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What are the clinical, quality-of-life, and cost consequences of 30 years of excellent vs. poor glycemic control in type 1 diabetes?

William H Herman, Barbara H Braffett, Shihchen Kuo, Joyce M Lee, Michael Brändle, Alan M Jacobson, Lisa A Prosser & John M Lachin

abstract

OBJECTIVE
The Diabetes Control and Complications Trial (DCCT) demonstrated that intensive therapy for type 1 diabetes delayed the development of microvascular and neuropathic complications compared to conventional therapy. At the end of DCCT, all participants were trained in intensive therapy, care was transferred to community providers, and the difference in HbA1c between treatment groups narrowed and disappeared. Our objective was to describe the outcomes and the quality-of-life and costs associated with those outcomes in participants who maintained excellent vs. poor glycemic control over 30 years.

RESEARCH DESIGN AND METHODS
We assessed the incidence of retinopathy, nephropathy, neuropathy, cardiovascular disease, acute metabolic complications, death, quality-of-life, and costs in the tertile of DCCT intensive therapy participants who achieved a mean updated HbA1c of <7.2% (55 mmol/mol) and the tertile of DCCT conventional therapy participants (n = 240) who achieved a mean updated HbA1c of >8.8% (73 mmol/mol) over 30 years.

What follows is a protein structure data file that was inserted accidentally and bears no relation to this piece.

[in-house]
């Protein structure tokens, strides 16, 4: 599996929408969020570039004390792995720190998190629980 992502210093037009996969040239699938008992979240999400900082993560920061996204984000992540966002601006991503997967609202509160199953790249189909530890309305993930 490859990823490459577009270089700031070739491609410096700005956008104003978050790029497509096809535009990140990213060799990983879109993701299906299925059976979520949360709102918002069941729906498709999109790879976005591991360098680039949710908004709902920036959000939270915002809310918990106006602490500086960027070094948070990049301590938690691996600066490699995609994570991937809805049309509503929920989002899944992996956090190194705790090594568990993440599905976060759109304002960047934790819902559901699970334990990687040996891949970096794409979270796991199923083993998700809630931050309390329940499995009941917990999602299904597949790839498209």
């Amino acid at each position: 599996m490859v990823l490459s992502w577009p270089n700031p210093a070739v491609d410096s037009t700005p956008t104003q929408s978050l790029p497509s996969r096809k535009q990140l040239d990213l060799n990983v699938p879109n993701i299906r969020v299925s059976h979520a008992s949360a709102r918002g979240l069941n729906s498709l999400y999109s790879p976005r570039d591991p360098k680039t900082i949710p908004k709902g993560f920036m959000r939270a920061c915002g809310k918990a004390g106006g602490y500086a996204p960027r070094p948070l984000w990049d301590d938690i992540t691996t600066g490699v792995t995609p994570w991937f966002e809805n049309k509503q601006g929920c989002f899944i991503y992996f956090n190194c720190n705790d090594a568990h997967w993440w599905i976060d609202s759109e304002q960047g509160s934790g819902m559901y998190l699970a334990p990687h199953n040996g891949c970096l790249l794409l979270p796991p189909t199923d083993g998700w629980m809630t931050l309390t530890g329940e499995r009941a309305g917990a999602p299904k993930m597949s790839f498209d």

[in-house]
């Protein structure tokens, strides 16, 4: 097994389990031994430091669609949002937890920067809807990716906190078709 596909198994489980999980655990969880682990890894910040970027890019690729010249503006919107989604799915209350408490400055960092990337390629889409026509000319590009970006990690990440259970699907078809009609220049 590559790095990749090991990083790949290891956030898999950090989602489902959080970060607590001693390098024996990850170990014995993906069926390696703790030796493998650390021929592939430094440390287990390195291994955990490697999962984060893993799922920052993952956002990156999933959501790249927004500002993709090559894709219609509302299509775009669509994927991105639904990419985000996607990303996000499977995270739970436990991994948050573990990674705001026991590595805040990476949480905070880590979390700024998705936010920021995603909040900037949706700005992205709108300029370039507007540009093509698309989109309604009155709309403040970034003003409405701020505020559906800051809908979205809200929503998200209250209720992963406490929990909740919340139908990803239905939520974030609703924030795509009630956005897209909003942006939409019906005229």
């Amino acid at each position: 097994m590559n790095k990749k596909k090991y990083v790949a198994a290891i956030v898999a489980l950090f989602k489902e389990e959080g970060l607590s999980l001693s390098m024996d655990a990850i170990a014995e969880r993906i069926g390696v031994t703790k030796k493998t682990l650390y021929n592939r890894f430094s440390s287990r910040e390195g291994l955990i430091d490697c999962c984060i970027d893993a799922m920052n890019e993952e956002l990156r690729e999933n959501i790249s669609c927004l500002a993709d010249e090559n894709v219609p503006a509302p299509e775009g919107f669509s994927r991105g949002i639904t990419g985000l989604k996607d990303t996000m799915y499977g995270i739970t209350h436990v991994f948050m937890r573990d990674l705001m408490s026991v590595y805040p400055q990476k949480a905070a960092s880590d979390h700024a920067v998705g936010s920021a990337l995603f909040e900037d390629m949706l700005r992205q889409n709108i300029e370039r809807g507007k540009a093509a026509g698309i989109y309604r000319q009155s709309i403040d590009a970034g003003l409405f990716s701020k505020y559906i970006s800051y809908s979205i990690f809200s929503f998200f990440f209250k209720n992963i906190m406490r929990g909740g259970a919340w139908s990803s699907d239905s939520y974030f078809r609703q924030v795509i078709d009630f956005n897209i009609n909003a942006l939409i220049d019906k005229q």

RESULTS
Thirty years of excellent vs. poor glycemic control substantially reduced the incidence of retinopathy requiring laser therapy (5% vs. 45%), end-stage renal disease (0% vs. 5%), clinical neuropathy (15% vs. 50%), myocardial infarction (3% vs. 5%), stroke (0.4% vs. 2%), and death (6% vs. 20%). It also resulted in a gain of ~1.62 quality-adjusted life-years and averted ~$90,900 in costs of complications per participant.

CONCLUSIONS
Thirty years of excellent vs. poor glycemic control for T1DM can substantially reduce the incidence of complications, comorbidities, and death, improve quality-of-life, and reduce costs. These estimates represent the benefits that may be achieved with excellent glycemic control.
   
citation Herman W H, Braffett B H, Kuo S, Lee J M, Brändle M, Jacobson A M, Prosser L A, Lachin J M. What are the clinical, quality-of-life, and cost consequences of 30 years of excellent vs. poor glycemic control in type 1 diabetes?. J Diabetes Complicat 2018; 32:911-915.
   
type journal paper/review (English)
date of publishing 12-06-2018
journal title J Diabetes Complicat (32/10)
ISSN electronic 1873-460X
pages 911-915
PubMed 30082172
DOI 10.1016/j.jdiacomp.2018.05.007